The changes are nothing short of seismic, proof that nothing remains the same forever.
In just over 100 days, Ethiopia’s new prime minister Abiy Ahmed has taken radical steps aimed at dismantling the country’s troubled past and paving the way for a new future. After years of protests, state killings, ethnic violence, internet shutdowns, and emergency rules, the Horn of Africa nation has made an astonishing and promising turnaround for the better.
Abiy, Africa’s youngest leader at 41, has overseen all this, taking a sledgehammer’s approach in order to establish quick and lasting change on both the local and foreign levels. Domestically, Abiy’s administration announced it would loosen its monopoly on several key economic sectors, including aviation and telecoms. This has reportedly prompted Kenya’s Safaricom to negotiate the entry of its dominant mobile money service M-Pesa in the country. Politically, in a nation where all parliament seats are held by the ruling Ethiopian People’s Revolutionary Democratic Front, Abiy has urged the nation to pursue multiparty democracy.
Abiy’s administration also freed prominent opposition leaders and journalists, including Andargachew Tsege, a British citizen who was seized during a stopover in Yemen in 2014.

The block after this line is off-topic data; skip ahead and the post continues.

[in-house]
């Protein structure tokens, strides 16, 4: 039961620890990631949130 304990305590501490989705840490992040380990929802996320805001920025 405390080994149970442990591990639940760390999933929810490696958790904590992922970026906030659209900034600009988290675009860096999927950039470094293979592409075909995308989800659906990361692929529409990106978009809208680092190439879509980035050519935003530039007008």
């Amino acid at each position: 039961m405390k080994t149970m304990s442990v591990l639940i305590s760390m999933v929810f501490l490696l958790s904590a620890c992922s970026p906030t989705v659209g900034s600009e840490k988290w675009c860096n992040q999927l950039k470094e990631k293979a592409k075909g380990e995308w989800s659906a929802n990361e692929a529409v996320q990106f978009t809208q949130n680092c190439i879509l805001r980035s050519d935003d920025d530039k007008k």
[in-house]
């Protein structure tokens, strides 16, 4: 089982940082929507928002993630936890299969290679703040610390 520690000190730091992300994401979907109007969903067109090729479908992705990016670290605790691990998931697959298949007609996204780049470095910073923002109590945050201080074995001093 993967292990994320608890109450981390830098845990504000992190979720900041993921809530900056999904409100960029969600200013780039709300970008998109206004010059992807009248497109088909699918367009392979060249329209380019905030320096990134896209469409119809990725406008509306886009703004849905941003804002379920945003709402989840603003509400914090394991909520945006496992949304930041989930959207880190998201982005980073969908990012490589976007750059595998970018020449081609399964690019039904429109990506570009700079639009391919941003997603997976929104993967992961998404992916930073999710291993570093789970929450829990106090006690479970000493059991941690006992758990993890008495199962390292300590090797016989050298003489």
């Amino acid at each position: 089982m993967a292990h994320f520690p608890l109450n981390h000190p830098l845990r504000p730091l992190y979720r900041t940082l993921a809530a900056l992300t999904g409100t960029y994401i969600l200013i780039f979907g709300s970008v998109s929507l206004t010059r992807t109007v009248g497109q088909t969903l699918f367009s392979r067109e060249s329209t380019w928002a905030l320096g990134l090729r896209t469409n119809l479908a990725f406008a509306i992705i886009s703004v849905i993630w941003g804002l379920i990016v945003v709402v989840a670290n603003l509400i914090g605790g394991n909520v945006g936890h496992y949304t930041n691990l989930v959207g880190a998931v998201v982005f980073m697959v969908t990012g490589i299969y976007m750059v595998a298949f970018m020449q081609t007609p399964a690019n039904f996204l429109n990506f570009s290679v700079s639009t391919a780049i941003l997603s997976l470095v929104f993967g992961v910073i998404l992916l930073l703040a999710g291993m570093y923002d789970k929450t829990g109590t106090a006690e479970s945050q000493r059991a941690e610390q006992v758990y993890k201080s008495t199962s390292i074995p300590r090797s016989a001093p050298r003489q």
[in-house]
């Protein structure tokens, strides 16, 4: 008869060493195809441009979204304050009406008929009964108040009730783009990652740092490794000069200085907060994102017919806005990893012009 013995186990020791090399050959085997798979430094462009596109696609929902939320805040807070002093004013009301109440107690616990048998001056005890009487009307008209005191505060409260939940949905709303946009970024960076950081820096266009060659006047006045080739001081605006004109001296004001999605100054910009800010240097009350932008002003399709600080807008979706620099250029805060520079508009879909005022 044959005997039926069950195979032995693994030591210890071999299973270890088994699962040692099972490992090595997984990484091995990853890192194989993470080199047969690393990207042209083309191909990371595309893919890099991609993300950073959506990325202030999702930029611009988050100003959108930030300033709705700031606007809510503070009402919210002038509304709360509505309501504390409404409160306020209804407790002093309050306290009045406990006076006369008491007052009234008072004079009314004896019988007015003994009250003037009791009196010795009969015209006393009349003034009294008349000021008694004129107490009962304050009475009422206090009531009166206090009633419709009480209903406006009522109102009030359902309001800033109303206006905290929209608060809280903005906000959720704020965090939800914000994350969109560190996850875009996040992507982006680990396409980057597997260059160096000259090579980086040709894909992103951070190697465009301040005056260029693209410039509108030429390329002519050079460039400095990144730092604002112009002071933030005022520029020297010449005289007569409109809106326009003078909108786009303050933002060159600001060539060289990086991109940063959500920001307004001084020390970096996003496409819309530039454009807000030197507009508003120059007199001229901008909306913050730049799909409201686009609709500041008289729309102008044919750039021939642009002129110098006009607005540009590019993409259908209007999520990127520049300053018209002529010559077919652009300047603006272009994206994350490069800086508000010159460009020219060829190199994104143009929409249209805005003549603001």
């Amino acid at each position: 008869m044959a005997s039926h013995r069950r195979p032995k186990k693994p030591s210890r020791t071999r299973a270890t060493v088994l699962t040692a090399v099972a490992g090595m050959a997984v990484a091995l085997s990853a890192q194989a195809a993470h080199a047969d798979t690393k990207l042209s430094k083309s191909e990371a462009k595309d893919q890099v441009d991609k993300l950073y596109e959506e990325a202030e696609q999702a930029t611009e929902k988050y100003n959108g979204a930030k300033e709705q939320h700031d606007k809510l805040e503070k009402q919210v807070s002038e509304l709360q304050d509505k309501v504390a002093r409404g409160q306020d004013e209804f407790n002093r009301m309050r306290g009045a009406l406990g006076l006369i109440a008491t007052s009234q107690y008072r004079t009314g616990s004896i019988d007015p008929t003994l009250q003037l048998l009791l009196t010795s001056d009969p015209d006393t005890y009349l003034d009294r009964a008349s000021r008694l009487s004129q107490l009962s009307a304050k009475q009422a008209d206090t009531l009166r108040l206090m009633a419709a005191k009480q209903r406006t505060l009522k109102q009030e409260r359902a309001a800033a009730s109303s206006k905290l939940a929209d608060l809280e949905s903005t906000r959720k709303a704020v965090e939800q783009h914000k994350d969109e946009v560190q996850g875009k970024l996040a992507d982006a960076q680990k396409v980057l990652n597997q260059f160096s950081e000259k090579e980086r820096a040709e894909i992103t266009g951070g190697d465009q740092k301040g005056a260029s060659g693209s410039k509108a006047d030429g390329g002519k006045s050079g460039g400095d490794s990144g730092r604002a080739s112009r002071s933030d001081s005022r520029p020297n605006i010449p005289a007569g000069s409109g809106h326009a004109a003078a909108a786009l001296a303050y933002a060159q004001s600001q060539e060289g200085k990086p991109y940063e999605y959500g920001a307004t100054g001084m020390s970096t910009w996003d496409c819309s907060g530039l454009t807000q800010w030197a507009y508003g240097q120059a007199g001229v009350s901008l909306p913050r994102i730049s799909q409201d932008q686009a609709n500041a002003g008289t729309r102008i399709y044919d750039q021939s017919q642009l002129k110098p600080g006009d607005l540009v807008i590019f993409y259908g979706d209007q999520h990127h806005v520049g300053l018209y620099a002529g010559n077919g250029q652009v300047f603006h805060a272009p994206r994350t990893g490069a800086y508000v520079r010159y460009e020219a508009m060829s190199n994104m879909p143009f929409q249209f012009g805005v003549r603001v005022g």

But it’s Abiy’s work across the east and Horn of Africa region that have brought a sharp focus to his reformist politics. In June, Abiy went to Egypt to assure president Abdel Fattah al-Sisi—in Arabic nonetheless—that Egypt won’t cut its share of the Nile waters. The hugs and smiles that followed the meeting showcased a significant step to breaking the deadlock over who controls the world’s longest river. On his flight home, Abiy brought with him 32 Ethiopian inmates freed from Egyptian prisons.
After decades of political and military impasse, Abiy also announced Ethiopia would accept a 2000 peace deal with Eritrea. That announcement cascaded in a series of events that ended the hostility between the two nations and captured the world and storytellers’ attention. These include the reopening of embassies, the resumption of trade, and the reunification of friends and family after the first commercial flight from Ethiopia crossed into Eritrean airspace this century last week.
Abiy also presided over the first meeting in two years between South Sudanese President Salva Kiir and his bitter rival, Riek Machar, in an effort to end the five-year civil war that has killed tens of thousands and displaced millions.
With his youthful popularity, Abiy has also become a sort of consigliere of cool, appearing at a concert with Eritrean strongman Isaias Afwerki, and scheduling a dinner date with the famous humanoid robot, Sophia, some of whose software was developed in Ethiopia. He has also appeared at rallies wearing a t-shirt with a Nelson Mandela fist-clinched photo above a slogan that read, “No one is free until the last one is free.”
While many challenges await Abiy after this honeymoon period is over, the reformist politician is proving to be the bearer of good news for now, not only Ethiopia but the region and Africa at large. This week, he will take this message of hope and unity to the diaspora in the United States, where many, including marathoner Feyisa Lilesa, remain hopeful about the change of guard in their home nation.